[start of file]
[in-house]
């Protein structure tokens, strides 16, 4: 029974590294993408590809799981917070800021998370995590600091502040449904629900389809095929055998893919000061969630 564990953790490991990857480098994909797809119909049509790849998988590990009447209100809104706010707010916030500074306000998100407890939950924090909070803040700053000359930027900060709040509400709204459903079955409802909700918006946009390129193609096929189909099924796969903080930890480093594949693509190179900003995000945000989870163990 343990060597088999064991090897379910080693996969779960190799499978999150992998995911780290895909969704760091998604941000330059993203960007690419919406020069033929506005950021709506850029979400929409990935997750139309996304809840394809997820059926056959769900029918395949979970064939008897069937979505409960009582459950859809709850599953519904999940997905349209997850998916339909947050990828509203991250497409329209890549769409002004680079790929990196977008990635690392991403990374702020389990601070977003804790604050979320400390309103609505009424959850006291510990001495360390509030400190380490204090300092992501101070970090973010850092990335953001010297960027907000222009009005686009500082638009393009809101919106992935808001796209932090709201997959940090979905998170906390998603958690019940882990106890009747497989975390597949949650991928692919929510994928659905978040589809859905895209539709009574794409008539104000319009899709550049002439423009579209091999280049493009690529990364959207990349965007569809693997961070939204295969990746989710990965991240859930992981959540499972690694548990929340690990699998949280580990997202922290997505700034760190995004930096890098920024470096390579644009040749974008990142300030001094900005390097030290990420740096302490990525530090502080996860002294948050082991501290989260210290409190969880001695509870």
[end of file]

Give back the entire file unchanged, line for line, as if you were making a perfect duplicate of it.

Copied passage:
[in-house]
């Protein structure tokens, strides 16, 4: 029974590294993408590809799981917070800021998370995590600091502040449904629900389809095929055998893919000061969630 564990953790490991990857480098994909797809119909049509790849998988590990009447209100809104706010707010916030500074306000998100407890939950924090909070803040700053000359930027900060709040509400709204459903079955409802909700918006946009390129193609096929189909099924796969903080930890480093594949693509190179900003995000945000989870163990 343990060597088999064991090897379910080693996969779960190799499978999150992998995911780290895909969704760091998604941000330059993203960007690419919406020069033929506005950021709506850029979400929409990935997750139309996304809840394809997820059926056959769900029918395949979970064939008897069937979505409960009582459950859809709850599953519904999940997905349209997850998916339909947050990828509203991250497409329209890549769409002004680079790929990196977008990635690392991403990374702020389990601070977003804790604050979320400390309103609505009424959850006291510990001495360390509030400190380490204090300092992501101070970090973010850092990335953001010297960027907000222009009005686009500082638009393009809101919106992935808001796209932090709201997959940090979905998170906390998603958690019940882990106890009747497989975390597949949650991928692919929510994928659905978040589809859905895209539709009574794409008539104000319009899709550049002439423009579209091999280049493009690529990364959207990349965007569809693997961070939204295969990746989710990965991240859930992981959540499972690694548990929340690990699998949280580990997202922290997505700034760190995004930096890098920024470096390579644009040749974008990142300030001094900005390097030290990420740096302490990525530090502080996860002294948050082991501290989260210290409190969880001695509870």